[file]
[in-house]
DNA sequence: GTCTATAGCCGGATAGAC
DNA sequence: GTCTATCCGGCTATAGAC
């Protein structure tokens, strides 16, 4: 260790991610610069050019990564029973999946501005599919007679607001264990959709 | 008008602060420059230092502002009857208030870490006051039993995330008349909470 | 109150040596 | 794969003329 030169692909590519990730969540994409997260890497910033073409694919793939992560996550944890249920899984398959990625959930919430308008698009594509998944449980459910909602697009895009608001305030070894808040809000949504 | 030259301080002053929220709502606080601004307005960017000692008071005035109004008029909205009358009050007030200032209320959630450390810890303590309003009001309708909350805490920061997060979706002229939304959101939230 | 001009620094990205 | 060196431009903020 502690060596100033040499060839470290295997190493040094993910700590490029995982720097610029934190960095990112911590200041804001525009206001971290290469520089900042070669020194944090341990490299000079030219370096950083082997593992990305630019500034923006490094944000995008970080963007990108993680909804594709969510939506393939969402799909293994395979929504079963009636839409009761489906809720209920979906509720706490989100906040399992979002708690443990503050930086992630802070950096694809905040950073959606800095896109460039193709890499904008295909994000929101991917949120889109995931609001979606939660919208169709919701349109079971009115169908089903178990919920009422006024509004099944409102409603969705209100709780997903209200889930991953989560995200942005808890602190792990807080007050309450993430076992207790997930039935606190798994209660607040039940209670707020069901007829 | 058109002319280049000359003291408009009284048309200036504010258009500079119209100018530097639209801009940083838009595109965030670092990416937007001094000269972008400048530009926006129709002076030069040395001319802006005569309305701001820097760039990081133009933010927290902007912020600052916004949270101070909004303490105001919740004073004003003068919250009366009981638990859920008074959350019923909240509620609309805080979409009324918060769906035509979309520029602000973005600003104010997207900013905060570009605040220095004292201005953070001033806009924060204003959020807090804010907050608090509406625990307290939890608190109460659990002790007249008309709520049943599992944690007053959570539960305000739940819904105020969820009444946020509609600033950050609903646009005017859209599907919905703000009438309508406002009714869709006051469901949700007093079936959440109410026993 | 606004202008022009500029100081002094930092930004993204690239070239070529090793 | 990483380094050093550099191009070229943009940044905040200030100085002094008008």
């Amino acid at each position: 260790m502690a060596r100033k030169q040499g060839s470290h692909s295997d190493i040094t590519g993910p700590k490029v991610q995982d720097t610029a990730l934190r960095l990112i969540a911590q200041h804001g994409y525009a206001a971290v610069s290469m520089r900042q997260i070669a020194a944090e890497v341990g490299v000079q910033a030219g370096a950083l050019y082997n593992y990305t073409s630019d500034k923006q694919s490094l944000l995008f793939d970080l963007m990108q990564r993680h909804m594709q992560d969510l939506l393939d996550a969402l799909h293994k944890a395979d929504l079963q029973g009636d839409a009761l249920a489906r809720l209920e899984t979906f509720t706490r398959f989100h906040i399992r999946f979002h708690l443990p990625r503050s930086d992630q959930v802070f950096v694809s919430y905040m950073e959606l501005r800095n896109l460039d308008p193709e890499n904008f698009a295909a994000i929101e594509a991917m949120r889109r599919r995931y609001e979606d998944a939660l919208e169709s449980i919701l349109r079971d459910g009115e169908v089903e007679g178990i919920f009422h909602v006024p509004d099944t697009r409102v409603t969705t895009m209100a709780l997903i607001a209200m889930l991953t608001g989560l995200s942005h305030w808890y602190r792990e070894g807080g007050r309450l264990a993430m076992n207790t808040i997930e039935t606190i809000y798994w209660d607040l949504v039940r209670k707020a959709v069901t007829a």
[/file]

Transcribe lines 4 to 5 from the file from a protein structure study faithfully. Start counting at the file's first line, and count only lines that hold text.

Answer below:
């Protein structure tokens, strides 16, 4: 260790991610610069050019990564029973999946501005599919007679607001264990959709 | 008008602060420059230092502002009857208030870490006051039993995330008349909470 | 109150040596 | 794969003329 030169692909590519990730969540994409997260890497910033073409694919793939992560996550944890249920899984398959990625959930919430308008698009594509998944449980459910909602697009895009608001305030070894808040809000949504 | 030259301080002053929220709502606080601004307005960017000692008071005035109004008029909205009358009050007030200032209320959630450390810890303590309003009001309708909350805490920061997060979706002229939304959101939230 | 001009620094990205 | 060196431009903020 502690060596100033040499060839470290295997190493040094993910700590490029995982720097610029934190960095990112911590200041804001525009206001971290290469520089900042070669020194944090341990490299000079030219370096950083082997593992990305630019500034923006490094944000995008970080963007990108993680909804594709969510939506393939969402799909293994395979929504079963009636839409009761489906809720209920979906509720706490989100906040399992979002708690443990503050930086992630802070950096694809905040950073959606800095896109460039193709890499904008295909994000929101991917949120889109995931609001979606939660919208169709919701349109079971009115169908089903178990919920009422006024509004099944409102409603969705209100709780997903209200889930991953989560995200942005808890602190792990807080007050309450993430076992207790997930039935606190798994209660607040039940209670707020069901007829 | 058109002319280049000359003291408009009284048309200036504010258009500079119209100018530097639209801009940083838009595109965030670092990416937007001094000269972008400048530009926006129709002076030069040395001319802006005569309305701001820097760039990081133009933010927290902007912020600052916004949270101070909004303490105001919740004073004003003068919250009366009981638990859920008074959350019923909240509620609309805080979409009324918060769906035509979309520029602000973005600003104010997207900013905060570009605040220095004292201005953070001033806009924060204003959020807090804010907050608090509406625990307290939890608190109460659990002790007249008309709520049943599992944690007053959570539960305000739940819904105020969820009444946020509609600033950050609903646009005017859209599907919905703000009438309508406002009714869709006051469901949700007093079936959440109410026993 | 606004202008022009500029100081002094930092930004993204690239070239070529090793 | 990483380094050093550099191009070229943009940044905040200030100085002094008008």
């Amino acid at each position: 260790m502690a060596r100033k030169q040499g060839s470290h692909s295997d190493i040094t590519g993910p700590k490029v991610q995982d720097t610029a990730l934190r960095l990112i969540a911590q200041h804001g994409y525009a206001a971290v610069s290469m520089r900042q997260i070669a020194a944090e890497v341990g490299v000079q910033a030219g370096a950083l050019y082997n593992y990305t073409s630019d500034k923006q694919s490094l944000l995008f793939d970080l963007m990108q990564r993680h909804m594709q992560d969510l939506l393939d996550a969402l799909h293994k944890a395979d929504l079963q029973g009636d839409a009761l249920a489906r809720l209920e899984t979906f509720t706490r398959f989100h906040i399992r999946f979002h708690l443990p990625r503050s930086d992630q959930v802070f950096v694809s919430y905040m950073e959606l501005r800095n896109l460039d308008p193709e890499n904008f698009a295909a994000i929101e594509a991917m949120r889109r599919r995931y609001e979606d998944a939660l919208e169709s449980i919701l349109r079971d459910g009115e169908v089903e007679g178990i919920f009422h909602v006024p509004d099944t697009r409102v409603t969705t895009m209100a709780l997903i607001a209200m889930l991953t608001g989560l995200s942005h305030w808890y602190r792990e070894g807080g007050r309450l264990a993430m076992n207790t808040i997930e039935t606190i809000y798994w209660d607040l949504v039940r209670k707020a959709v069901t007829a």